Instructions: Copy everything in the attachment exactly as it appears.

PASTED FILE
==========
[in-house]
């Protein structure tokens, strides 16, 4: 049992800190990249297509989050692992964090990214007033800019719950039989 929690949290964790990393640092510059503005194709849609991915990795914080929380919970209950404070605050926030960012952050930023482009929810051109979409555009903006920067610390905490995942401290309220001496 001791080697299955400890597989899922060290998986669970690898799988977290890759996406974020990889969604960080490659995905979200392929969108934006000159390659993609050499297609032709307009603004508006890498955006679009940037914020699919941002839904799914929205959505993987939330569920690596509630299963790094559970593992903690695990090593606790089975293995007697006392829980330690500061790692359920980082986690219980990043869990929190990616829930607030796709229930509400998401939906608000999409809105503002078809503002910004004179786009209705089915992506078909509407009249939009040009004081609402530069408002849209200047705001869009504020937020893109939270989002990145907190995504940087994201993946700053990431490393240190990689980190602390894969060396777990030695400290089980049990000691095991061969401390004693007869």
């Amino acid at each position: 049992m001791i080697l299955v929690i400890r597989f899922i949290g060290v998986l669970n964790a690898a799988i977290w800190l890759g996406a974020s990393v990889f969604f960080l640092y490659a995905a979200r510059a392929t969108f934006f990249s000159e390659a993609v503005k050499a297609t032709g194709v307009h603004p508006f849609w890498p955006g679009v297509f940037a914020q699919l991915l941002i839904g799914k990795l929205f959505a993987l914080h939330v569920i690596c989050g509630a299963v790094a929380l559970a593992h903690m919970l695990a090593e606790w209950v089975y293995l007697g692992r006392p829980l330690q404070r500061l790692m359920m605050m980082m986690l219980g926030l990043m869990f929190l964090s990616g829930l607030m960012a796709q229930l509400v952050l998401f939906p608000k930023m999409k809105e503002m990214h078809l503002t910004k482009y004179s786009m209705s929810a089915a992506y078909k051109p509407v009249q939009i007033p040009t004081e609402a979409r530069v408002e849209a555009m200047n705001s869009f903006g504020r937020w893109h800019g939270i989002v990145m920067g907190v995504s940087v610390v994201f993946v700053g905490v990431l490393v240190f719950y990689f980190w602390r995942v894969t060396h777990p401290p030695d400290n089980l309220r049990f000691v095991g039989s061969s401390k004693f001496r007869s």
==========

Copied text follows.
[in-house]
């Protein structure tokens, strides 16, 4: 049992800190990249297509989050692992964090990214007033800019719950039989 929690949290964790990393640092510059503005194709849609991915990795914080929380919970209950404070605050926030960012952050930023482009929810051109979409555009903006920067610390905490995942401290309220001496 001791080697299955400890597989899922060290998986669970690898799988977290890759996406974020990889969604960080490659995905979200392929969108934006000159390659993609050499297609032709307009603004508006890498955006679009940037914020699919941002839904799914929205959505993987939330569920690596509630299963790094559970593992903690695990090593606790089975293995007697006392829980330690500061790692359920980082986690219980990043869990929190990616829930607030796709229930509400998401939906608000999409809105503002078809503002910004004179786009209705089915992506078909509407009249939009040009004081609402530069408002849209200047705001869009504020937020893109939270989002990145907190995504940087994201993946700053990431490393240190990689980190602390894969060396777990030695400290089980049990000691095991061969401390004693007869």
């Amino acid at each position: 049992m001791i080697l299955v929690i400890r597989f899922i949290g060290v998986l669970n964790a690898a799988i977290w800190l890759g996406a974020s990393v990889f969604f960080l640092y490659a995905a979200r510059a392929t969108f934006f990249s000159e390659a993609v503005k050499a297609t032709g194709v307009h603004p508006f849609w890498p955006g679009v297509f940037a914020q699919l991915l941002i839904g799914k990795l929205f959505a993987l914080h939330v569920i690596c989050g509630a299963v790094a929380l559970a593992h903690m919970l695990a090593e606790w209950v089975y293995l007697g692992r006392p829980l330690q404070r500061l790692m359920m605050m980082m986690l219980g926030l990043m869990f929190l964090s990616g829930l607030m960012a796709q229930l509400v952050l998401f939906p608000k930023m999409k809105e503002m990214h078809l503002t910004k482009y004179s786009m209705s929810a089915a992506y078909k051109p509407v009249q939009i007033p040009t004081e609402a979409r530069v408002e849209a555009m200047n705001s869009f903006g504020r937020w893109h800019g939270i989002v990145m920067g907190v995504s940087v610390v994201f993946v700053g905490v990431l490393v240190f719950y990689f980190w602390r995942v894969t060396h777990p401290p030695d400290n089980l309220r049990f000691v095991g039989s061969s401390k004693f001496r007869s």